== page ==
Where in the West is Mark Spitzer?

Mark Spitzer loves fish and he loves to fish. As a nationally known author (Seasons of the GarReturn of the Gar), writing about fish and their issues is what he does best. In this blog series, Spitzer shares his experiences traveling the American West while researching a select number of freshwater fish that are often considered monstrous or freaky or hideously grotesque. The full version of this incredible tale can be in Beautifully Grotesque Fish of the American West (Bison Books, 2017). And next summer the journey will continue with In Search of Monster Fish: Angling for a More Sustainable Planet (June 2019).

fig12_Spiter_Nov 2018

Order and Disorder, Part I

The environmental monster-fish book Grotesque Fish of the American West was recently honored at the 2018 Arkansas Philological Association’s annual conference as the focus of the keynote speaking event. Since the theme of the conference was “order and disorder,” and since this book just happened to be written by me, it was my job to make sense of the order and disorder discussed throughout the narrative arc. So, armed with a PowerPoint presentation featuring big, ugly fish and a plenary lecture entitled “Order and Disorder in the Grotesque Monster-Fish World of Human Perseverance: The Philology of Consequence,” I strode to the podium to launch my barrage of grotesque images under the pretense of “Who doesn’t want to see pictures of weird, freaky fish?”

The audience was laughing along as I joked my way through the talk, but underneath my jocular veneer, I was damn serious. Like the book, a knee-slapping paradox of fantastic leviathans mixed with dire messages, I was also combining fear and facts. My main talking points were:

  1. What’s interesting about American eels is both the order and disorder that’s resulted from how American waterways have been engineered to depend on dams which create disorder for eels by blocking migrations. But on the other hand, dams keep eel parasites from spreading across populations, so there are both pros and cons in humans expanding their range and altering river systems. But do the pros outweigh the cons?
  2. Nope, not when global warming is a factor. The combination of invasive species and climate change is already delivering catastrophic blows to myriad ecosystems worldwide, and we need to be vigilant. Take the burbot, for example, whose caravans have invaded the Flaming Gorge Reservoir on the Wyoming-Utah border, a phenomenon I investigated during the 2014 Burbot Bash. What I discovered was that the fishing pressure from this bi-annual tournament is enough to keep order from breaking into disorder while redefining angling culture in the region and invigoration tourism (otherwise known as “making lemonade”).
  3. The “urban sturgeon” metaphor of the white sturgeon, a behemoth trapped between the landscape of the American West and its ever-expanding concrete Goliaths, was then employed to make a point harking back to the oldest known story in literature. In The Gilgamesh Epic, chiseled in stone 4,000 years ago, a culture clash (disorder) was illustrated between civilization and wilderness. Still, a bromance (order) was shown to be possible—which is the balance to aspire to for fish and humans to survive.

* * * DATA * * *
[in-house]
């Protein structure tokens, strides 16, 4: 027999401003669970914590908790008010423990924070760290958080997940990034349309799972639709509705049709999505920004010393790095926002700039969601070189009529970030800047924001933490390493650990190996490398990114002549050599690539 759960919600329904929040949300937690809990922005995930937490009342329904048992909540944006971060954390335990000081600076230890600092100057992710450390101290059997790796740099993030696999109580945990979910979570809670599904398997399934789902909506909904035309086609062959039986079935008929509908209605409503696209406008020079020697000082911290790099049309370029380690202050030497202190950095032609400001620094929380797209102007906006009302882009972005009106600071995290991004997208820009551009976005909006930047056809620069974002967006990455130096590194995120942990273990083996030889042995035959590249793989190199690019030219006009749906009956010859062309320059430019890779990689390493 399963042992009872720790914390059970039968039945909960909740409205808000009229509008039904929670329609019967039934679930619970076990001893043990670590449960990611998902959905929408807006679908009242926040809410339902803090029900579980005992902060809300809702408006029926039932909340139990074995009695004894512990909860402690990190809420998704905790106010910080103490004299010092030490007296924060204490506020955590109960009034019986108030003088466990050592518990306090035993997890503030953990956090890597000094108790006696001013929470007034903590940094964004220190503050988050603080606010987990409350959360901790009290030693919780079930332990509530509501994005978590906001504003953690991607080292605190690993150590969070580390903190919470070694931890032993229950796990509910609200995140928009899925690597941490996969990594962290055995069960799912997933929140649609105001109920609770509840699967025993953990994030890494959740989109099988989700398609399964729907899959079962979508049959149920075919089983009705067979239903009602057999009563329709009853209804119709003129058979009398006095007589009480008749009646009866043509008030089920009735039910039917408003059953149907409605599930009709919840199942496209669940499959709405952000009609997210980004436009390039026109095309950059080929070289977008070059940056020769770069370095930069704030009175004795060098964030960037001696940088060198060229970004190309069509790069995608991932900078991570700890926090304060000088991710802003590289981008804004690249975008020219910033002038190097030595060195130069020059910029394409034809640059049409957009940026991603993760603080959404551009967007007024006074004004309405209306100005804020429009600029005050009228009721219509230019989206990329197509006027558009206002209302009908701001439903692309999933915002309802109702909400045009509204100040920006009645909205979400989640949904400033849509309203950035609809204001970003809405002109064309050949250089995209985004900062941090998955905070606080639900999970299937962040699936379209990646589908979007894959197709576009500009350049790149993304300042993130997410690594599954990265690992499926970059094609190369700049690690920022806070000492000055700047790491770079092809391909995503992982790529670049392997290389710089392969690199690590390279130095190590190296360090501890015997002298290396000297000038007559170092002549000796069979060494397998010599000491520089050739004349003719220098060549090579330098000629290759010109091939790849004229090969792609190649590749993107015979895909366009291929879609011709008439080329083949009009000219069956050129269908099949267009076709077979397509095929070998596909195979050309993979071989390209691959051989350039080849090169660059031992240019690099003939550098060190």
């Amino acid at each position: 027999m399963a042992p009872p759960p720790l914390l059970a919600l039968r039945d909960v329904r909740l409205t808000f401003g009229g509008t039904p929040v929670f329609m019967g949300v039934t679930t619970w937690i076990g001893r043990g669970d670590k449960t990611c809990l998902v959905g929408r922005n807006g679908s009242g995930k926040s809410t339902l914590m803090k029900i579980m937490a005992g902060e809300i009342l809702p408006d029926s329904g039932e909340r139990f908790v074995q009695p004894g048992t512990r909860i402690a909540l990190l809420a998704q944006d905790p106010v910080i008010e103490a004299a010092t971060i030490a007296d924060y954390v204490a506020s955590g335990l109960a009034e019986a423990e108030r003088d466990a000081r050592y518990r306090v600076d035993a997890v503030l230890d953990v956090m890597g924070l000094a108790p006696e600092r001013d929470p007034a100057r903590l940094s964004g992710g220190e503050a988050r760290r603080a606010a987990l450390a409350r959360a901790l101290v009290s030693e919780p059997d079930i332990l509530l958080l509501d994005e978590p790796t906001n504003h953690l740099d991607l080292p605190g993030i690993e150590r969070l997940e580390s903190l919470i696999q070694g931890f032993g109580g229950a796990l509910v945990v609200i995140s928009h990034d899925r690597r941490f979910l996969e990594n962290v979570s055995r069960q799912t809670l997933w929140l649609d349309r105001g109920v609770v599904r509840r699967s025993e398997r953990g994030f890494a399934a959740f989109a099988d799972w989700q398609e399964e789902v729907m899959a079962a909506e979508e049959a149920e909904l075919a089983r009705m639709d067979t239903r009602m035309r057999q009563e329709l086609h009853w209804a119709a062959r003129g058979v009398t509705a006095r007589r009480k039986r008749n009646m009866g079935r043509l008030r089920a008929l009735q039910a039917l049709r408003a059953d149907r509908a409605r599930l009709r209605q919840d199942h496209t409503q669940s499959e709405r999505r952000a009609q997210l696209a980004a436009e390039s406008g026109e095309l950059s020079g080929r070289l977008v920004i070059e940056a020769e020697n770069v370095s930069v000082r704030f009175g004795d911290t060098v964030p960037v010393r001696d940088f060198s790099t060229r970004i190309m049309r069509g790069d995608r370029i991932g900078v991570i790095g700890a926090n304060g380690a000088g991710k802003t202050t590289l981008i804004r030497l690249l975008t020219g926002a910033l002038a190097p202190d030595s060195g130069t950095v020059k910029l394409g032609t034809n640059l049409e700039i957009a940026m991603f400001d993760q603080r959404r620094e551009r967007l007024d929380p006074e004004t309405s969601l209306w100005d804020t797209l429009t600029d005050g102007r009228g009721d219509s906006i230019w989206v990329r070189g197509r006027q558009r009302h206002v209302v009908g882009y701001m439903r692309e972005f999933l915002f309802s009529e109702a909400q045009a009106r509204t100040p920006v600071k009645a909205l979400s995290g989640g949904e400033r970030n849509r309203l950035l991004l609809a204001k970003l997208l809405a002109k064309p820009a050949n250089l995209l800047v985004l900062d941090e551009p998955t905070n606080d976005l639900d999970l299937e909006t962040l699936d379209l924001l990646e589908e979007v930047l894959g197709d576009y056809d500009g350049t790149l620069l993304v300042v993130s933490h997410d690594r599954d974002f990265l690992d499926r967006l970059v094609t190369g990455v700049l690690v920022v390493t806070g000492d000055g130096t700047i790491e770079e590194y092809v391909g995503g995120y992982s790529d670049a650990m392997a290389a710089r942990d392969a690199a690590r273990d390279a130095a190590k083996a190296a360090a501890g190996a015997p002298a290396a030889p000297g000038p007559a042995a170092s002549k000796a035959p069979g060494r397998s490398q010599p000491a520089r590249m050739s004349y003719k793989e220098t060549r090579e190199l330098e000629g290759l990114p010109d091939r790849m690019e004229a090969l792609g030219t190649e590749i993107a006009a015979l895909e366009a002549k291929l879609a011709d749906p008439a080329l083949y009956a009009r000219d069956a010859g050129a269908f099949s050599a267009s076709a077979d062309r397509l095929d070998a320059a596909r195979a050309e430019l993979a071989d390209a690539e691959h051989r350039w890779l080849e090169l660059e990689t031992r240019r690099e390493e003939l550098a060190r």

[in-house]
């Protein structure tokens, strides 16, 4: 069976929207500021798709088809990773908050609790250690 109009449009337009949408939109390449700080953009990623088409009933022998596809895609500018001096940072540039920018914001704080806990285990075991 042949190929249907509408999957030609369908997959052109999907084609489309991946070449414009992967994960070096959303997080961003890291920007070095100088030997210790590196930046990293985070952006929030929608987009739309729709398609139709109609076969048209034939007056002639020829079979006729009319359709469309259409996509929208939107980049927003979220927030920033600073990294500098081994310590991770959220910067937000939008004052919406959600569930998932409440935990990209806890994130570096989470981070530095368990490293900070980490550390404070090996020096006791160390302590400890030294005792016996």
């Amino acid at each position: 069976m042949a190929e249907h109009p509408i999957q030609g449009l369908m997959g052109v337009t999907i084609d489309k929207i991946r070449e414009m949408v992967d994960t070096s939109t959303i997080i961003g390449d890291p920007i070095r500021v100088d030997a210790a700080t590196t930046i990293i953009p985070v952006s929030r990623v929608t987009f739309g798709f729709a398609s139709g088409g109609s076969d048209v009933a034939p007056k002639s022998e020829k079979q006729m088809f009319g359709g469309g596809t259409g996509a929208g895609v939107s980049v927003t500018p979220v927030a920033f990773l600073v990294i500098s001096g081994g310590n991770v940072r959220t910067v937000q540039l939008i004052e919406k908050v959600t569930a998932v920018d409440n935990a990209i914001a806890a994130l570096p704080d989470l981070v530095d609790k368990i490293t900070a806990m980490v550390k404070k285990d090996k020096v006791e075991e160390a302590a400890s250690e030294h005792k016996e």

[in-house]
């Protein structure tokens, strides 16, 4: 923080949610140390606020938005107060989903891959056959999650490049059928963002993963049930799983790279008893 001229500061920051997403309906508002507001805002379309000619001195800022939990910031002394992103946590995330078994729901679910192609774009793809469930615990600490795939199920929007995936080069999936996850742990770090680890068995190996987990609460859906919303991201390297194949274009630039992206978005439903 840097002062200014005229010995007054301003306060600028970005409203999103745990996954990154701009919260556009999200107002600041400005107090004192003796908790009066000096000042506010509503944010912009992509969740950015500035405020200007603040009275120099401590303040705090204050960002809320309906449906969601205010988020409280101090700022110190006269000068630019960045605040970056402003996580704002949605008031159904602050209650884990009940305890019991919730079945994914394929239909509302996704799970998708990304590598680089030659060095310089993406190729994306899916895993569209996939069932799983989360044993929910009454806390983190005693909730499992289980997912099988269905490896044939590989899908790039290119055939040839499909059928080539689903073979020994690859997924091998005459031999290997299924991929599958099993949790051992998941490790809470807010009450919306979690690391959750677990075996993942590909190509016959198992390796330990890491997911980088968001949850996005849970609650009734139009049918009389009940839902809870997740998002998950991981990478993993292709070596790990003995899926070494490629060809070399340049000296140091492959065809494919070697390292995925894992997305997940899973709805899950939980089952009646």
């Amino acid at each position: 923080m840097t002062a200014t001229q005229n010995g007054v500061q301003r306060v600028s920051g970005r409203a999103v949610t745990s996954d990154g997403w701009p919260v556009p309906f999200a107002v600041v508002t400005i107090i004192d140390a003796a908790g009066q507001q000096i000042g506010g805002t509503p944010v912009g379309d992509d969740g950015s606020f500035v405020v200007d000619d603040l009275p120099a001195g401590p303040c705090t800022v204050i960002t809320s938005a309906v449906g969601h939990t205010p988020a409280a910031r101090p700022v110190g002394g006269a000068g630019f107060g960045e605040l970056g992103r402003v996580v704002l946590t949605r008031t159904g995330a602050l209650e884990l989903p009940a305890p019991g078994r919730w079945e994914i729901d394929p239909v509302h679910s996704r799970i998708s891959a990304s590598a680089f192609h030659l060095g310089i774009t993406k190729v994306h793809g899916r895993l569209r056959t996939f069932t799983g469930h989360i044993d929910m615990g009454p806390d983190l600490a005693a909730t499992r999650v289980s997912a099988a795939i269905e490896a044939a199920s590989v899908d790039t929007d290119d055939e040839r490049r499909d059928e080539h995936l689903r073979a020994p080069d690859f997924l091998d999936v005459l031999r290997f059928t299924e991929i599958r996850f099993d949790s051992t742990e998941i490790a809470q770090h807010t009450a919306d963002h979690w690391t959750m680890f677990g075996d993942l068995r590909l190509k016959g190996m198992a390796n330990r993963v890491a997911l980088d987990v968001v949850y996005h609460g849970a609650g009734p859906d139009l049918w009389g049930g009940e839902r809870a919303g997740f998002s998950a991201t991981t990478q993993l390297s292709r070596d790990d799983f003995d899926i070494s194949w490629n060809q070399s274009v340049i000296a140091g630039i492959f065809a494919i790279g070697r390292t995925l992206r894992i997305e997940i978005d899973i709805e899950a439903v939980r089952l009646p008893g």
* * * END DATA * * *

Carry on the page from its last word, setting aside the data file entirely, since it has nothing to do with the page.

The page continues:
4. In the case of paddlefish and razorback suckers, I argued that in reordering our natural riparian geography by creating reservoirs and levee systems, a new order was established. But is this new order robust enough for true sustainability? That’s the burning question.
  5. Enter the invasives: silver carp and snakeheads, both of which suffer from a slanderous, stigmatic disorder. But as research confirms, we can create order and capitalize on disorder through rebranding and reimagining the way we perceive such boogeyfish.
  6. All hail the Existential Midlife Crisis Mobile! A 19-foot, shag-carpeted, disco atrocity born from disorder then lost to happenstance en route to catch the Nebraska state record bowfin. From the ashes of its demise, though, order was reborn through triggering action. The result being a state record yellow bullhead as well as the book’s major hook: a highly human, transcendental experience in which breaking the cycles that shackle us to disorder creates change and saves us from ourselves.
  7. The fanged and furious alligator gar was then recalled for how it helped me deal with the death of my mother. This personal disorder, this cycle of visions focused on death, just came to a point where a fish made the difference. In two days, I caught ten lunkers between five and seven feet long, enough to knock me out of my funk. Why? Because the experience was revolutionary. Literally. That is, it got things rolling again, thereby injecting the storyline with the human perseverance factor it needed to make a bridge to the next point… a larger point… a point not focused primarily on myself… a point concerning community, responsibility, and empathy for fellow creatures.

But guess what? This blog has just slammed on the brakes in order to create the first environmentally grotesque, monstro-fish cliffhanger in Blogtastic History! Yep, this white-knuckle crazy-train of a conference session recap is so red hot that it can only burn burn burn at a later date. So stay tuned, Fugly Fish Fans, to find out what happens next in the Philology of Consequence…

(to be continued)

One thought on “Where in the West is Mark Spitzer?

Leave a Reply

Fill in your details below or click an icon to log in:

WordPress.com Logo

You are commenting using your WordPress.com account. Log Out /  Change )

Facebook photo

You are commenting using your Facebook account. Log Out /  Change )

Connecting to %s